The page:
My aunt has died – and with her goes a treasure trove of family memories
The loss of an aunt isn’t one of the big deaths. I told myself that last week. My cousin had emailed with news that her mother, my aunt, had died unexpectedly in the week. She was my mother’s younger sister and lived far away in suburban Johannesburg. I hadn’t spoken to her since November, when I’d called on my birthday. Nothing structural in my life had changed.
And yet it seemed like the most outrageous repositioning of the universe.
My daughters are obsessed with death at the moment, without understanding what it means. A dead bird in the street elicits fascination but no sympathy. On the way to nursery, they stop to regard it like two tiny pathologists. They know my mother is dead and this interests them purely for the forensics. “Do you have a picture of her?” says my daughter.
“Yes, you’ve seen pictures of her.”
“Do you have a picture of her when she was dead?”
“No.” Puzzled pause. “Can we see her dead?” “No.” “Why not?” “That’s not how it works.”
In big families there is often the one who remembers, and my mother remembered everything. She was terrifying at it. She had vast troves of personal data on everyone going back decades – and after her death, I discovered her younger sister had the same tendency. My aunt knew birthdays and divorce dates digging down into the second cousins once removed. She knew the names of the people her seven siblings had dated in high school (in my mother’s case, Derek), or the man their mother had a fling with in the 1960s (Dr Pelkowitz). As each new generation arrived, she accommodated fresh intelligence without jettisoning anything in the archive. It is a curse to remember everything, my mother once said, but she didn’t believe it. Most of us understand that remembering is an act of love.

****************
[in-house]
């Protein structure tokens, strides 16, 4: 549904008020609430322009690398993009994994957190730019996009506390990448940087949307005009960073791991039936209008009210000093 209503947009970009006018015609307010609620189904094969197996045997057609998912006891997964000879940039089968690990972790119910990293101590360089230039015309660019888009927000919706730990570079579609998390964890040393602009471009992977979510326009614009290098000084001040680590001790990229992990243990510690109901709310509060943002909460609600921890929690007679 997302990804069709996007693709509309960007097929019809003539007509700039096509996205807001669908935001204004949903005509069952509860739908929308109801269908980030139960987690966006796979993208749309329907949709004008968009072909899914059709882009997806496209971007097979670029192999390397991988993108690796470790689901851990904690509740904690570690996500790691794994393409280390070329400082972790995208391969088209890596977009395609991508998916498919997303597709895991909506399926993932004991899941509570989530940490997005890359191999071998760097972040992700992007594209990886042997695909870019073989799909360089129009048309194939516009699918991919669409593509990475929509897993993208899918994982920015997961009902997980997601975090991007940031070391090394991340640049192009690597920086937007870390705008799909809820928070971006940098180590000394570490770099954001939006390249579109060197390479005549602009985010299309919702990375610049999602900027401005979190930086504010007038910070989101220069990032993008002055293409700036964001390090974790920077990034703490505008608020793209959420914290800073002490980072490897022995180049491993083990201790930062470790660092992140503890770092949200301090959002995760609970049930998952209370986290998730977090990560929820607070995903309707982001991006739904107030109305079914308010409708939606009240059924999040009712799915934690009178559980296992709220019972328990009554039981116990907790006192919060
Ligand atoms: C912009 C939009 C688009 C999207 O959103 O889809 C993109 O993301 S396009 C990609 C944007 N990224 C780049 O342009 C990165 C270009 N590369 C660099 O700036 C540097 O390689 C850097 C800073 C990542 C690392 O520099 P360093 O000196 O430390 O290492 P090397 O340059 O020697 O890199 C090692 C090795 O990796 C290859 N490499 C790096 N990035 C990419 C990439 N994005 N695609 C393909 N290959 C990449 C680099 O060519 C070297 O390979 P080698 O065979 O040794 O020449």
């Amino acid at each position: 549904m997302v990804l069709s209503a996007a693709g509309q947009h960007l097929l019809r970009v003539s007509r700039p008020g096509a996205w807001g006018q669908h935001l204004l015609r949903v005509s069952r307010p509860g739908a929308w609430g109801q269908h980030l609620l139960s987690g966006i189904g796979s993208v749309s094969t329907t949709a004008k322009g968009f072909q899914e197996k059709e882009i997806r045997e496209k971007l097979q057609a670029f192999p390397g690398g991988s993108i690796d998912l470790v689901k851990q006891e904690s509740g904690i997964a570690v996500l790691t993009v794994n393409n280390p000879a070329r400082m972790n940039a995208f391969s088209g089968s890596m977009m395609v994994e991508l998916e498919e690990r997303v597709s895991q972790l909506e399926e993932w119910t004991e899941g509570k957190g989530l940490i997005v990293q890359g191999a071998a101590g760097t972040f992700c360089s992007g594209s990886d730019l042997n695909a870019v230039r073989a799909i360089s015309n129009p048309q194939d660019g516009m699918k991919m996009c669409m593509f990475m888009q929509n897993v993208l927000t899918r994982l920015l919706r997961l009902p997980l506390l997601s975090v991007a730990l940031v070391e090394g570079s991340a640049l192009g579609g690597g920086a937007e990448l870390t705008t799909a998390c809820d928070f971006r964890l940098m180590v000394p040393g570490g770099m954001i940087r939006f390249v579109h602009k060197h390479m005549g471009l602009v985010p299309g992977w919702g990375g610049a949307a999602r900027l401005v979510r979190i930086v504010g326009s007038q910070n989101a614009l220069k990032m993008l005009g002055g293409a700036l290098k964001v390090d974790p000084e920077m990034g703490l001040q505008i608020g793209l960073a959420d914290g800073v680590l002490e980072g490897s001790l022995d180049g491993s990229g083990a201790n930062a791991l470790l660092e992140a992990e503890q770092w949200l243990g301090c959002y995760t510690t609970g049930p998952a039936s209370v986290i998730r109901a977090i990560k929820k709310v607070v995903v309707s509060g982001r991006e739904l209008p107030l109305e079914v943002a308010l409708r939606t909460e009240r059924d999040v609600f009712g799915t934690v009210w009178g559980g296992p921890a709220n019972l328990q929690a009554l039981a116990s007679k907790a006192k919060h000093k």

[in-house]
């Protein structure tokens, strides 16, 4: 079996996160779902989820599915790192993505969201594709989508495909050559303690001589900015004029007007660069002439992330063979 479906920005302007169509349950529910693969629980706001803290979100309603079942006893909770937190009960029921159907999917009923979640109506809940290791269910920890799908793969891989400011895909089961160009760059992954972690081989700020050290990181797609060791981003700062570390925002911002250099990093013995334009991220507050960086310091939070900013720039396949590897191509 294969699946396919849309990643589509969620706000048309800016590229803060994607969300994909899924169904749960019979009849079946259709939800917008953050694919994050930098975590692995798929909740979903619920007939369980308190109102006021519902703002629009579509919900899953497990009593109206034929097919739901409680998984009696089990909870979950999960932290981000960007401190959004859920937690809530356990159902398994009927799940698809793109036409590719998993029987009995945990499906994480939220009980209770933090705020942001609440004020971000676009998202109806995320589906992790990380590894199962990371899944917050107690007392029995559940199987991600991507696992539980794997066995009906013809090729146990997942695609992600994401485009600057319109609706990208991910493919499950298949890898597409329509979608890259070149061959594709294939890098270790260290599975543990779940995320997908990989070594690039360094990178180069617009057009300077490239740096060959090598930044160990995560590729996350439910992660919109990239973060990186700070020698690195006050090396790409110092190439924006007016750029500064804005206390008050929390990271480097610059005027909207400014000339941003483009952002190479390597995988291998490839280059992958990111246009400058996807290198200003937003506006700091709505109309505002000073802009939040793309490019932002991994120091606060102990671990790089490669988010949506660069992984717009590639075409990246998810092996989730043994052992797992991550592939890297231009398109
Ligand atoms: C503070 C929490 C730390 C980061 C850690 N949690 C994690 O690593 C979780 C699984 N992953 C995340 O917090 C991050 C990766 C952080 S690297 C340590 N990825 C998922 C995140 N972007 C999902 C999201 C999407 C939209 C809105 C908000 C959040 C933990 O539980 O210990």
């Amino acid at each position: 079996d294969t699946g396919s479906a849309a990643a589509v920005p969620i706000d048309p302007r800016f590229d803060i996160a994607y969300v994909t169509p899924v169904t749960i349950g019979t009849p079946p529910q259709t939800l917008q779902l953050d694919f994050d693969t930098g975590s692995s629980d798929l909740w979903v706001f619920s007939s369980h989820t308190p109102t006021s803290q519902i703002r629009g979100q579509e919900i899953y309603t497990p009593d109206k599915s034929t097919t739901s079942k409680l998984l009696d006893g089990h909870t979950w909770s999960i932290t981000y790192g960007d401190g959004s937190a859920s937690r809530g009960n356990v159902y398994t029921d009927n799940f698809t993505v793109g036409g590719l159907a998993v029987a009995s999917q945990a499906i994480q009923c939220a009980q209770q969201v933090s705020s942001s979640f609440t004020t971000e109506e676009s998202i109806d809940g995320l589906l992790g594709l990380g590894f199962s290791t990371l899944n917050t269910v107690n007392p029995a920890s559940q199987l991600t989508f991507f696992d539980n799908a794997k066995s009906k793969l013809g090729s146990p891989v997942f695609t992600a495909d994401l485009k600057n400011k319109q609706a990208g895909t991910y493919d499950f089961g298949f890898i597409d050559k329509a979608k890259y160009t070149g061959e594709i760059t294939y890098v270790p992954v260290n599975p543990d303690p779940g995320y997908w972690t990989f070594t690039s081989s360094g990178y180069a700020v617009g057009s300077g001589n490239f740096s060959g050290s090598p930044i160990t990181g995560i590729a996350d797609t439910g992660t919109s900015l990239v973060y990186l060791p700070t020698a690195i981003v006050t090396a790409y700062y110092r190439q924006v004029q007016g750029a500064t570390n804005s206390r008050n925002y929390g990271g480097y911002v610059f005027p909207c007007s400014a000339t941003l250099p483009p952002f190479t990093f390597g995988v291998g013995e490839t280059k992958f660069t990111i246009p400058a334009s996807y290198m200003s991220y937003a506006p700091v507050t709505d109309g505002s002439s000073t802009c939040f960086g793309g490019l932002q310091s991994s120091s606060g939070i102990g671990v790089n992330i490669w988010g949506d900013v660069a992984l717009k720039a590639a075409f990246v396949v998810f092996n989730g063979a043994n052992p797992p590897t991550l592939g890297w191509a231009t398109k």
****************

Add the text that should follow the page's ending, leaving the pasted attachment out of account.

On news of my aunt’s death, my first thought out of the gate was, I’m sorry. Not sorry she had died; that fact seemed vulgar to address head on, since to be dead is a bit shameful and I knew my aunt wouldn’t like it. I meant I’m sorry things weren’t better. The books hadn’t been balanced. There hadn’t been enough happiness. Perhaps this is the only proper way to feel when someone dies: wanting more.
I don’t know if it is true. She was simultaneously unshockable and extremely judgmental – one of my favourite personality combinations – holding a low opinion of the world which, once confirmed, left her free to go off and be joyful.
I thought of all the things that died with her. Who will remember the significance of Dr Pelkowitz now? It will be too remote to interest my children, as will their great aunt herself. I know this is just how it goes. I stood in our hallway, eavesdropping on my kids as they played and the generations imperceptibly realigned.
“Pretend mummy goes on holiday for 100 years and dies when she’s there and we can do anything we want,” said one, cheerfully, and it was hard not to smile. “OK,” said the other.